As regards Order 11, the court considered that, on the basis of the applicant’s claims, there were three elements pointing towards Government responsibility for the events in Kuwait. The applicant was taken to a State prison, Government transport was used on 2 and 7 May 1991 and, at least on the first occasion, he was ill-treated by Government employees. The Court also noted that, according to the medical experts, due to the physical injuries suffered in Kuwait, the applicant suffered serious injuries to his mental health during his time in the United Kingdom. In the view of the court, it followed that the applicant had made out a good arguable case that his claim was founded on a tort and the damage was sustained within the jurisdiction. This was enough for Order 11 rule 1 (f). However, the applicant, in so far as he claimed that the threats after 17 May 1991 caused further damage to his mental health, also made out a claim in respect of acts committed within the jurisdiction.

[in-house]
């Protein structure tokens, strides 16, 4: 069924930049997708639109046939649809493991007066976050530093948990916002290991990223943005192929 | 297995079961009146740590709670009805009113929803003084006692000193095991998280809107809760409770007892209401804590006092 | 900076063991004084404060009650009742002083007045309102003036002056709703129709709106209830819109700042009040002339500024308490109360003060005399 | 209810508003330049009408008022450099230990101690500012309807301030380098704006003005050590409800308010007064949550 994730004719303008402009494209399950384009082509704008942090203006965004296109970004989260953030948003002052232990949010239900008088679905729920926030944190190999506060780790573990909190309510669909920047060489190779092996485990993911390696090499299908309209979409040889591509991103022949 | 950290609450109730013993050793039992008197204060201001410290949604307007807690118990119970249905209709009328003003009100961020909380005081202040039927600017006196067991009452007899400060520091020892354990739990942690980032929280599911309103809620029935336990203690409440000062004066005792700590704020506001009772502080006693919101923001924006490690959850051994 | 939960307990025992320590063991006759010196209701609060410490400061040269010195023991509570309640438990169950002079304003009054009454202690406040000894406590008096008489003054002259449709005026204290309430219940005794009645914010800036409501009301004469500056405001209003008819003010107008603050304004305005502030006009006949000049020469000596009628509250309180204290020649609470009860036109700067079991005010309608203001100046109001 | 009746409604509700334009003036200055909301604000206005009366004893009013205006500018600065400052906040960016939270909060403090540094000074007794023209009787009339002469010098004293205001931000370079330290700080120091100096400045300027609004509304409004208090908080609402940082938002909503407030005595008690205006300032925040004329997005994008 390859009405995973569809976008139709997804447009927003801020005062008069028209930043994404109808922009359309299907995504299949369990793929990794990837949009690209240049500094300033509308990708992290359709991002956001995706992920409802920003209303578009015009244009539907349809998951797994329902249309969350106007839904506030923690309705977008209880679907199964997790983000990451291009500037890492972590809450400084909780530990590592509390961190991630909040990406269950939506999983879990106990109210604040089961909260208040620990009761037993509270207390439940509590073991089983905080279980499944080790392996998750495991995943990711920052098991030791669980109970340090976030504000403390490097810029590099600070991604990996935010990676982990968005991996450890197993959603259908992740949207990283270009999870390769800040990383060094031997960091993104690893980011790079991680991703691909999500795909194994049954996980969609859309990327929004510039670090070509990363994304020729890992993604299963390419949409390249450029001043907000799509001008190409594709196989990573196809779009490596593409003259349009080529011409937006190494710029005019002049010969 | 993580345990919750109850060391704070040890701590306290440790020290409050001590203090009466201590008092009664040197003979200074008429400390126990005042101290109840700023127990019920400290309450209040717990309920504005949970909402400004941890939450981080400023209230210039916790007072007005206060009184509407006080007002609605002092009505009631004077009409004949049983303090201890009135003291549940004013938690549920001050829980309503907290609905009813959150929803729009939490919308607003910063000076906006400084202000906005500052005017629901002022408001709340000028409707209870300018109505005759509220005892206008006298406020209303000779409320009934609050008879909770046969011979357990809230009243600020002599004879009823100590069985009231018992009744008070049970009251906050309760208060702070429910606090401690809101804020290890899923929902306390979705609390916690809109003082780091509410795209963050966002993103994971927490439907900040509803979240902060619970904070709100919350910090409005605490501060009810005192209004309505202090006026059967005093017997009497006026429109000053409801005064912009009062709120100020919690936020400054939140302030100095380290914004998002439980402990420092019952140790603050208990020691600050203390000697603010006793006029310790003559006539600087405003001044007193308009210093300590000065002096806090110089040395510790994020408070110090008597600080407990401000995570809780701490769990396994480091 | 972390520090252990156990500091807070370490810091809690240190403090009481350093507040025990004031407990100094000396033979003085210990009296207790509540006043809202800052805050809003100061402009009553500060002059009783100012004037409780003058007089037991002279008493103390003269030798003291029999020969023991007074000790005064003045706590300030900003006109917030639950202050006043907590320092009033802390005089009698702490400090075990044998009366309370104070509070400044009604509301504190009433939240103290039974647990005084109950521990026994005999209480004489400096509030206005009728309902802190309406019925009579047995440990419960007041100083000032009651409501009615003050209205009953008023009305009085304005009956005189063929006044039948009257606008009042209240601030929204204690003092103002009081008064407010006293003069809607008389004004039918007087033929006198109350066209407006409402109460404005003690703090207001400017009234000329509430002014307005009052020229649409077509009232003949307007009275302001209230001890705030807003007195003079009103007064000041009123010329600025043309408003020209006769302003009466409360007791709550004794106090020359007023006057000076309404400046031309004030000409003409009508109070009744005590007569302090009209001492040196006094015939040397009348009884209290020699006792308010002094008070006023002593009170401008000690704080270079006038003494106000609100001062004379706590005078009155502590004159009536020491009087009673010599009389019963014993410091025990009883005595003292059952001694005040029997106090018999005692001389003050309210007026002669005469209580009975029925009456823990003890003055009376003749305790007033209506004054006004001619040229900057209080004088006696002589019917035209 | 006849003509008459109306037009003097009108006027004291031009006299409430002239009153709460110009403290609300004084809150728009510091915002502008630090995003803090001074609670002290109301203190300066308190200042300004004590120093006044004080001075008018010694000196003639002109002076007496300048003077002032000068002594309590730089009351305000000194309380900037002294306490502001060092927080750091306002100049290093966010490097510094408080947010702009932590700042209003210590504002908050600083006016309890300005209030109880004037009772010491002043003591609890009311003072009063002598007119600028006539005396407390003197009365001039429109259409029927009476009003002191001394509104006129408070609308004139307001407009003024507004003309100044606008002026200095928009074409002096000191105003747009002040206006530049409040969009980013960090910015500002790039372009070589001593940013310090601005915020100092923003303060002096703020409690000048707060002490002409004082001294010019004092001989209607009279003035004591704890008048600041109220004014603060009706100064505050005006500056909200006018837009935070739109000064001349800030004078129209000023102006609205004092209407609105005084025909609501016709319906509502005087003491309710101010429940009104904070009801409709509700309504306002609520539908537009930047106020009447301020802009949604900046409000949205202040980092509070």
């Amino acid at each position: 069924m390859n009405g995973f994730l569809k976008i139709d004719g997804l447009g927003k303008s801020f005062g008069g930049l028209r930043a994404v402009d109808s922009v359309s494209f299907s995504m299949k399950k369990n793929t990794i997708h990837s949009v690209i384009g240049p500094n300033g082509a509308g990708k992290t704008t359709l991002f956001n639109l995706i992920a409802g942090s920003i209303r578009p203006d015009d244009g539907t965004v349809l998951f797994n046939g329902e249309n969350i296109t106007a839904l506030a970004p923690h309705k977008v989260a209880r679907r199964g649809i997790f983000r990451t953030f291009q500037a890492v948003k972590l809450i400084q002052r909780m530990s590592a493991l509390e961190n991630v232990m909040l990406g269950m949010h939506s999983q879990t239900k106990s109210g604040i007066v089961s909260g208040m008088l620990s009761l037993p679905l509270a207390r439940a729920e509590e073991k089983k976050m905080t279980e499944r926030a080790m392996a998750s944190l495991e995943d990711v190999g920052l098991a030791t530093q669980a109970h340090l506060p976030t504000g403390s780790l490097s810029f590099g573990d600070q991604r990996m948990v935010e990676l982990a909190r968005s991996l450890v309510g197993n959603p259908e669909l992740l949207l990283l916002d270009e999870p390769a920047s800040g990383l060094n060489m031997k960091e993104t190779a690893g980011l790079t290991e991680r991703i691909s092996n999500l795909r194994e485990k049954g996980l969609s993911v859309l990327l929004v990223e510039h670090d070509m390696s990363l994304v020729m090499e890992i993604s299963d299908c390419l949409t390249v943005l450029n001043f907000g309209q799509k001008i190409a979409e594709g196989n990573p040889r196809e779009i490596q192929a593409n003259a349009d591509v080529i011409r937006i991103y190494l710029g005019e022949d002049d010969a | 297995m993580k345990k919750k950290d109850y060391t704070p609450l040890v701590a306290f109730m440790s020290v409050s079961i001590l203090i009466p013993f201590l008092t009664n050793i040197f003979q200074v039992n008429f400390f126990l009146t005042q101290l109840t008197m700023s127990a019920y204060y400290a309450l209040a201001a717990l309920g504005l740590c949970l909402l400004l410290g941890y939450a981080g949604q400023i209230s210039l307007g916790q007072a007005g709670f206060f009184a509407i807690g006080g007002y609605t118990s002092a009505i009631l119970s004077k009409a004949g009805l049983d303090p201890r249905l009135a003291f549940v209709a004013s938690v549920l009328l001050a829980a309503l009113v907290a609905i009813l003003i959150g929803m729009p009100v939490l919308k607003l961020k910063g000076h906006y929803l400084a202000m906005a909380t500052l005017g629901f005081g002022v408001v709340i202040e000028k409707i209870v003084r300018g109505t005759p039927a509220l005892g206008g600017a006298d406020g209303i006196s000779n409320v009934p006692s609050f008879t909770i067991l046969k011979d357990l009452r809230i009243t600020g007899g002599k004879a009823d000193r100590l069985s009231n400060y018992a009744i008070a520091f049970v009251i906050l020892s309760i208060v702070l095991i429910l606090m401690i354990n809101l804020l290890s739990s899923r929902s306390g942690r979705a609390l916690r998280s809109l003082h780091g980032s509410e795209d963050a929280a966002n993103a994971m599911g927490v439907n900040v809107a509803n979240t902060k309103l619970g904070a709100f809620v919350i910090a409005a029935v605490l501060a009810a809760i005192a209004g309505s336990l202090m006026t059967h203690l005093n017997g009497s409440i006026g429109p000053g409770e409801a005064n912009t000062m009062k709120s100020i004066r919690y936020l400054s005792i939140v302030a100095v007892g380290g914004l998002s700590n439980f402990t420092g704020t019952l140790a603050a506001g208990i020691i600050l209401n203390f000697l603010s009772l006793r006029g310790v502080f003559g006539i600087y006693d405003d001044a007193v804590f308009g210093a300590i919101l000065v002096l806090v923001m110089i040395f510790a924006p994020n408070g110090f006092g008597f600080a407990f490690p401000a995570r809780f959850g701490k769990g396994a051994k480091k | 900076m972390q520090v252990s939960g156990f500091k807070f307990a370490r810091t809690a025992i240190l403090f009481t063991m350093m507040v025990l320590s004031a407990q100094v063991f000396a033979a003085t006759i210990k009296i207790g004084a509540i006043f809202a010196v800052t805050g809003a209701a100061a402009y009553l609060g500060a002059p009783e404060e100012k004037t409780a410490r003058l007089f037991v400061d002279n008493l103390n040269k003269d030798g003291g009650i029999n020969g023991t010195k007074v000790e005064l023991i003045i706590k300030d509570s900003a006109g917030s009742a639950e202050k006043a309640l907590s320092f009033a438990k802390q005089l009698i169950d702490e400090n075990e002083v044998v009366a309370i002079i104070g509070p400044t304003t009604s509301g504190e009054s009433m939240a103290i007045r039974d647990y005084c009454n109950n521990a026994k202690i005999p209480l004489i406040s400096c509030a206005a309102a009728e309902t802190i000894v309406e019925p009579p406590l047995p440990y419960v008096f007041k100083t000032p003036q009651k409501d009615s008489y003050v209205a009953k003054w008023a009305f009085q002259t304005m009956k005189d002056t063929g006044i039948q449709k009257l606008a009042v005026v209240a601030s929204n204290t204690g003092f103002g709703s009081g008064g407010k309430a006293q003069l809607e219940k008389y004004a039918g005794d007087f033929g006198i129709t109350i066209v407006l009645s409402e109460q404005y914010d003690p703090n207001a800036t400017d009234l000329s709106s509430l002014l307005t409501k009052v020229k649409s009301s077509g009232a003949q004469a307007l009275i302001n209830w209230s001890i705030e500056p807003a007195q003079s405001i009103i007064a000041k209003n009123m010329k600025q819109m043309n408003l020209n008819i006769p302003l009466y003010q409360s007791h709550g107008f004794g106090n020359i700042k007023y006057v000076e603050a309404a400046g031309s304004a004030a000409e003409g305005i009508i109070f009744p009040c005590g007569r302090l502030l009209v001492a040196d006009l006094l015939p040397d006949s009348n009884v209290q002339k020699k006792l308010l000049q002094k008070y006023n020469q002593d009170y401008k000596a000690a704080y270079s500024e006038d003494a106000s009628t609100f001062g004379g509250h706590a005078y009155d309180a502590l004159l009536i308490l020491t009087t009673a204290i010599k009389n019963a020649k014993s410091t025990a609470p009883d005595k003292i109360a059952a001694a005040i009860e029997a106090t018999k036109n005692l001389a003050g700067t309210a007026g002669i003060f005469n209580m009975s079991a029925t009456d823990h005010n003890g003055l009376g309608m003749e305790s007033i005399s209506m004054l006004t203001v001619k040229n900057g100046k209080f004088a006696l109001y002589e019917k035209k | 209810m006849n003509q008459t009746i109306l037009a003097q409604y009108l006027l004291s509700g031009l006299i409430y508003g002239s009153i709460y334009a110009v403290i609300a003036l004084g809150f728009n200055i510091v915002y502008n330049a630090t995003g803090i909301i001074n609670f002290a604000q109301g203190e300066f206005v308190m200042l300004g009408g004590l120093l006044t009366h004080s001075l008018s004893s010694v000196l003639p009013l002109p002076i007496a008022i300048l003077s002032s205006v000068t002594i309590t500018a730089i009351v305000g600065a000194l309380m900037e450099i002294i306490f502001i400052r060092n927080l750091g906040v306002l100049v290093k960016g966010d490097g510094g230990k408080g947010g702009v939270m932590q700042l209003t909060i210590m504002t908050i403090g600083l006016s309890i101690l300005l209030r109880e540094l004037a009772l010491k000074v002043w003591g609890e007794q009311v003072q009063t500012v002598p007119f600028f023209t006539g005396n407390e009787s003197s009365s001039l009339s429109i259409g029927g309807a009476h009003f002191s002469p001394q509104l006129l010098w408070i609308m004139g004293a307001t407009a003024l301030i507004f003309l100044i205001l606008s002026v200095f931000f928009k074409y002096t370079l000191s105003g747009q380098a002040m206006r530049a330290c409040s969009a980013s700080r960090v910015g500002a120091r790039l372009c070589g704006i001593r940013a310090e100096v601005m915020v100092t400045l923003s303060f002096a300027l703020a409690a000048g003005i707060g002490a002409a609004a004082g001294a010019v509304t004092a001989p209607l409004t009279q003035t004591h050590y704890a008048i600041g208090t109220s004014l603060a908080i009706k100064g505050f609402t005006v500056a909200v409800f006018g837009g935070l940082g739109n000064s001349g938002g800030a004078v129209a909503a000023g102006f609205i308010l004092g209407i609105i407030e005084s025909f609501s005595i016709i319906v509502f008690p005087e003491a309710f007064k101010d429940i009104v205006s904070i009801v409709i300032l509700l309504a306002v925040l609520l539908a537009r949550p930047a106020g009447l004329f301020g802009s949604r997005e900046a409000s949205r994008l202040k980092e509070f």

As regards immunity, the court considered that the applicant had made out a good arguable case that no sovereign immunity should be accorded under section 1(1) of the State Immunity Act 1978 ("the 1978 Act") in respect of acts that were properly to be described as torture in contravention of public international law. In this connection the court referred, inter alia, to a decision of a United States Court of Appeals, Filartiga v. Pena-Irala 630 F.2d 876 (1980)1. Moreover, the court considered that the applicant had made out a good arguable case that some of the threats he had received in the United Kingdom had been made by the Government of Kuwait or with the Government’s backing. As a result, section 5 of the 1978 Act also came into play. In the light of all the above, the court decided to grant the applicant leave to serve the proceedings on the Kuwait Government.